Please use this identifier to cite or link to this item: http://hdl.handle.net/10266/5035
Title: Impact of Sustainable Growth on Stock Returns and Systematic Risk: An Empirical Study on Indian Manufacturing Firms
Authors: Arora, Lalit
Supervisor: Kumar, Shailendra
Verma, Piyush
Keywords: Sustainable growth;Asset growth;Stock returns;Systematic risk;Panel VAR model;Manufacturing;India
Issue Date: 6-Jul-2018
Abstract: While traditional measures of a firm’s success have focussed more on rubrics like sales and profitability, several firm managers, venture investors and researchers have come to acknowledge the need of contemporary and more appropriate measures of firm success due to the change the business environment has undergone in the last few decades. The hurdles and problems faced by businesses today are different from the challenges faced by firms say, two decades ago. Thus, identification of other more appropriate firm performance measures has received much attention of stakeholders, and measures like firm growth have come to be recognized as a superior measure of firm success. The issue related to appropriateness of different growth measures as firm success parameters has been addressed by a number of researchers (Lockwood & Prombutr, 2010; Yao, Yu, Zhang, & Chen, 2011; Li, Becker, & Rosenfeld, 2012). Various studies have focused on growth related performance measures to address new metric needs. For example Cooper, Gulen, & Schill (2008) studied the impact of asset growth on stock returns. Buenafe, Bohnett, & Patrick (2009) studied the impact of economic growth on performance of firms. Long term output growth was found to have a significant positive relationship with stock performance (Lee, 1996). Undoubtedly, studies have provided a firm theoretical base to examine these relationships using past growth rates of firms. However, finance literature seems to lack substantially when it comes to an examination of growth that firm can achieve in the future. I seek to make a contribution with this effort to fill this gap in this growing literature base. I built my effort to reconcile discussions related to the impact of different variables depicting firm performance on firm stock returns and risk. Since managers and investors are more concerned about the future growth prospects of firms, I add to the literature by incorporating a less used but no less important firm performance indicator in the form of Sustainable Growth Rate (SGR) to establish a relationship with stock returns and systematic risk. SGR is the “maximum rate at which a firm’s sales can increase without depleting financial resources” (Higgins, 2007). I built my methodological approach on studies describing the calculation of SGR. These include: Babcock (1970); Higgins (1977 & 1981); Johnson (1981); Jarvis, Mayo, & Lane (1992); Mayo & Jarvis (1992); Harkleroad (1993); Platt, Platt, & Chen (1995); Firer (1995); Ashta (2008); and Angell (2011). Though, the concept of SGR is not new and frequently appears in finance literature, it is yet to be systematically applied as a firm growth method. An effective and appropriate method of calculation of SGR remains elusive, and further examination of factors affecting this growth rate is required. I seek to address these issues by exploring the determinants of SGR and proposing a suitable method to determine this growth rate. To the best of my knowledge, the literature on asset pricing (except Lockwood & Prombutr, 2010) has so far neglected the ability of SGR to explain stock returns and systematic risk. I provide systematic evidence to issues related to calculation of SGR and impact of this growth measure on firm stock returns and risk and these qualify as my major contributions to the literature. I examine the determinants of SGR and propose a suitable method of its calculation. Results suggest that Angell’s (2011) formula considering key ratios like return on equity (ROE) and profit retention ratio (RR) is effective in capturing the variations in SGR. The results hold even after introducing industry specific factors like industrial growth and inflation in the regression equations. SGR calculated only on the basis of percentage change in book value of equity provides an aggregate view depicting that any changes in this growth rate across industries are random. Many researchers contend the ability of accounting and macro economic variables to affect stock returns (Graham & Dodd, 1934; Gordon, 1962; Rosenberg, Reid, & Lanstein, 1985; Ou & Penman, 1989; Fama & French, 1992; Fieberg, Varmaz, & Poddig, 2016) and firms’ systematic risk (Beaver & Manegold, 1975; Bowman, 1979; Hamid, Prakash, & Anderson, 1994; Hong & Sarkar, 2007; Rowe & Kim, 2010). Yet, existing literature has been unable to bring forth any evidence of the existence of a causal relationship between indicator of future growth potential in the form of SGR and firms’ stock returns and systematic risk. I have focused on a phenomenon that has escaped the notice of researchers up to this point. I demonstrate a suitable method of SGR calculation and highlight the factors affecting this growth rate. I also highlight the existence of a causal relationship of SGR with firm stock returns and systematic risk. By providing insight on how various aspects associated with firm growth are related to returns and risk, I add to existing literature on asset pricing. My study provides evidence that higher SGR firms tend to have higher stock returns. This means that SGR is adequately priced.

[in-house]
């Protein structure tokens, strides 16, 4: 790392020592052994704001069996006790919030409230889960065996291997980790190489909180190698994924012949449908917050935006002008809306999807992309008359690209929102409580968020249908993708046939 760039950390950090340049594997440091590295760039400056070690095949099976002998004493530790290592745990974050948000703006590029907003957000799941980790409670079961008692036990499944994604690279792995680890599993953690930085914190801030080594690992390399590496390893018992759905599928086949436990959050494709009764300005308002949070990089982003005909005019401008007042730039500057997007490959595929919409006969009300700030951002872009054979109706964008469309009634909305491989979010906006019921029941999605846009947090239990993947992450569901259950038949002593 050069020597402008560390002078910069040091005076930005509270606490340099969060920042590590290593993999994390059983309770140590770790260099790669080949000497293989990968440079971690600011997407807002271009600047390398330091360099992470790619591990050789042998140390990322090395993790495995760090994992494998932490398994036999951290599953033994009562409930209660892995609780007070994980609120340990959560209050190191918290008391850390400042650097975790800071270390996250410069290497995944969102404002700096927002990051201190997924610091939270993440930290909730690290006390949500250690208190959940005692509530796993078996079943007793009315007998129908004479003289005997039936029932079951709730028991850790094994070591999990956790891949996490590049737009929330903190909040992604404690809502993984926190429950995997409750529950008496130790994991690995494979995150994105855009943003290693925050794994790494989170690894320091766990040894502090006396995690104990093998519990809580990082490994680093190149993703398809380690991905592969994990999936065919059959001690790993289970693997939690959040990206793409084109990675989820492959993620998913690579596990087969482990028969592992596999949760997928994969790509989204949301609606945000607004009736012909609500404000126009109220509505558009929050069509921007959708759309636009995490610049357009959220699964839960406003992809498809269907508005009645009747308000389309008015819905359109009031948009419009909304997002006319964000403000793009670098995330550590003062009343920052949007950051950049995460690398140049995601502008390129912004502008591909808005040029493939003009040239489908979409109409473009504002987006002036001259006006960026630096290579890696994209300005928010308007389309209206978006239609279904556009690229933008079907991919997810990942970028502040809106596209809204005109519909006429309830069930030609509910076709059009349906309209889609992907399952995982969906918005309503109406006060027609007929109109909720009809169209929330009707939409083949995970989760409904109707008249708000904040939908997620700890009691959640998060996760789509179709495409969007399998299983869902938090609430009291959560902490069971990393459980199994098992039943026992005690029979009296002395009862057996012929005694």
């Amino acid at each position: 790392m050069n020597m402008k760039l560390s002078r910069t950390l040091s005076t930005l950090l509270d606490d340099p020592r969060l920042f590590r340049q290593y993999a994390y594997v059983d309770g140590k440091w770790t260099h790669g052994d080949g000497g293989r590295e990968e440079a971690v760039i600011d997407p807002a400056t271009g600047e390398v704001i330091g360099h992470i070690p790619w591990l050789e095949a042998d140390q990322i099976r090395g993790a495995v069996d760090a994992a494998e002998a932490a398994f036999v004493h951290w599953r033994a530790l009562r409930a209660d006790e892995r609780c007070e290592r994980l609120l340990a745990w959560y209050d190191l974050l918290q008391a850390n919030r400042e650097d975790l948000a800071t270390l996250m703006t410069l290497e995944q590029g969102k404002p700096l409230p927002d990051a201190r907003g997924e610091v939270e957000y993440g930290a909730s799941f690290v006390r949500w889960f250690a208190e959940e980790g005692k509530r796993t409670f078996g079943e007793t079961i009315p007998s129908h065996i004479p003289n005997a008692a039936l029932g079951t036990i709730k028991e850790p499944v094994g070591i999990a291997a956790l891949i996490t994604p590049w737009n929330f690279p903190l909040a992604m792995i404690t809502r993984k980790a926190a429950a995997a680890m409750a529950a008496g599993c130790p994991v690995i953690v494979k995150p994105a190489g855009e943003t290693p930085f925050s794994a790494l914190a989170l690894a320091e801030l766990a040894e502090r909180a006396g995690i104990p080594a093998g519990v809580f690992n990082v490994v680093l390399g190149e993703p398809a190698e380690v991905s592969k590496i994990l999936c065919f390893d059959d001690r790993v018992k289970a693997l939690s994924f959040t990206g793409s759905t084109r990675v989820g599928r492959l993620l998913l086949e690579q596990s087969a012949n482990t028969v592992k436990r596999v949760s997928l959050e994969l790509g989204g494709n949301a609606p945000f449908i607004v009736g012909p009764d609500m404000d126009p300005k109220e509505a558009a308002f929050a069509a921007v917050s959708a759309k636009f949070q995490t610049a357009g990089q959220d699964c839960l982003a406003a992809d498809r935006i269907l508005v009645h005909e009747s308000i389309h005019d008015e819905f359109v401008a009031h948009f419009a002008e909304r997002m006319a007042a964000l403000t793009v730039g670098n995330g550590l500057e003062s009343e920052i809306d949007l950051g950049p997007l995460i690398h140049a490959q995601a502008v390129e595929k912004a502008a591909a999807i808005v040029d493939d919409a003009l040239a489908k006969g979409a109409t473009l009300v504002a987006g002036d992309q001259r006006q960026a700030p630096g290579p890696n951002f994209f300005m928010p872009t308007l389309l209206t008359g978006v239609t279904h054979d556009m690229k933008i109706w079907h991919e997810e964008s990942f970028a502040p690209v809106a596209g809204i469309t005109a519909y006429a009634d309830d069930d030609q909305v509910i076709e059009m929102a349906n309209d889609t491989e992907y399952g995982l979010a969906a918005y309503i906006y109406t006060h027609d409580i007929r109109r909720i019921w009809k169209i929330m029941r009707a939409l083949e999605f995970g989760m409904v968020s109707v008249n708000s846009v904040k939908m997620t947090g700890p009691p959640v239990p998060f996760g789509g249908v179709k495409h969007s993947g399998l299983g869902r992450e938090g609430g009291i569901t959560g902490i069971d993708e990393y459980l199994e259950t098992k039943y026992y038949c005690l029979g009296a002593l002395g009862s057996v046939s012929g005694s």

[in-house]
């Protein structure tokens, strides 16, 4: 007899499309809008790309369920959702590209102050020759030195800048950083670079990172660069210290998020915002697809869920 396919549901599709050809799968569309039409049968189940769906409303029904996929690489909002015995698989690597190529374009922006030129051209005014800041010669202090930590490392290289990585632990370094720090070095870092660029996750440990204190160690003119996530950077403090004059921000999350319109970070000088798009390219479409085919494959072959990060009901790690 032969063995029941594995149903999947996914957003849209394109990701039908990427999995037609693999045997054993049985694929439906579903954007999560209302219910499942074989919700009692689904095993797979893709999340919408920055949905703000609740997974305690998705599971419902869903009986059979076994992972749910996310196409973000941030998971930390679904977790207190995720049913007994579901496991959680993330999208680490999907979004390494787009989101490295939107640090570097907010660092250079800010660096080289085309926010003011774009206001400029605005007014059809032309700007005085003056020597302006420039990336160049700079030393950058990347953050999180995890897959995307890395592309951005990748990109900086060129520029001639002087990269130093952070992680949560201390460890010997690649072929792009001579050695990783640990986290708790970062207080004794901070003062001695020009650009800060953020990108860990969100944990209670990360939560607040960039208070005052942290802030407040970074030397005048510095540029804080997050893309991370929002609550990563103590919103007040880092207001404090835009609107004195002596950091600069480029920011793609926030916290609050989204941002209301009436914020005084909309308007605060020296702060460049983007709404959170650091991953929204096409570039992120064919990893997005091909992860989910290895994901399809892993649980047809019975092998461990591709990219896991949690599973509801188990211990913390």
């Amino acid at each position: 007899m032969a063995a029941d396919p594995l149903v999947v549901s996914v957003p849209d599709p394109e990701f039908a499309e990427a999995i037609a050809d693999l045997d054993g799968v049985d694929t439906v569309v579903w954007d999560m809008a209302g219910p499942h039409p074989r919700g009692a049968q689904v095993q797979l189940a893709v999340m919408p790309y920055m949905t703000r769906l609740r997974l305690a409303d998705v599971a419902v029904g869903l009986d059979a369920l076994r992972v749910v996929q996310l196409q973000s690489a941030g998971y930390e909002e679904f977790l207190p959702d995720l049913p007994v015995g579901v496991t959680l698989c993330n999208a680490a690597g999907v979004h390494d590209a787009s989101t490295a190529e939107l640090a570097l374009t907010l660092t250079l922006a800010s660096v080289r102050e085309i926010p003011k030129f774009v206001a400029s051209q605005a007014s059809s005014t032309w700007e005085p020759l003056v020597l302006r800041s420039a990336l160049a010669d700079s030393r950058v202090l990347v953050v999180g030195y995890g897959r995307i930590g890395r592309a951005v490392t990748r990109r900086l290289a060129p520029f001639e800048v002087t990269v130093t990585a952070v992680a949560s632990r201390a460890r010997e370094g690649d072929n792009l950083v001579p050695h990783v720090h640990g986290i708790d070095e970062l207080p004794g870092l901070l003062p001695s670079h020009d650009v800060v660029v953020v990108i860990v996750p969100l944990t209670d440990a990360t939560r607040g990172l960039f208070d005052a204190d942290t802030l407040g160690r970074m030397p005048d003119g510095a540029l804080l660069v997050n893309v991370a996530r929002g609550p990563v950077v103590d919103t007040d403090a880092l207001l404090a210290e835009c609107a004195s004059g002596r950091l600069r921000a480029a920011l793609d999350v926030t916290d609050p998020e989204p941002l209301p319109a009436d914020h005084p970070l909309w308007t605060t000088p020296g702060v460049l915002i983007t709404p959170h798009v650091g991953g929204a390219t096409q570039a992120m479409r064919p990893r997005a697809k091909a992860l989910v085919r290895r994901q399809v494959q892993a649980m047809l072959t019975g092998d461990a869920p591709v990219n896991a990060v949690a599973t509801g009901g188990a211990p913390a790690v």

Description: Doctoral Thesis
URI: http://hdl.handle.net/10266/5035
Appears in Collections:Doctoral Theses@LMTSM

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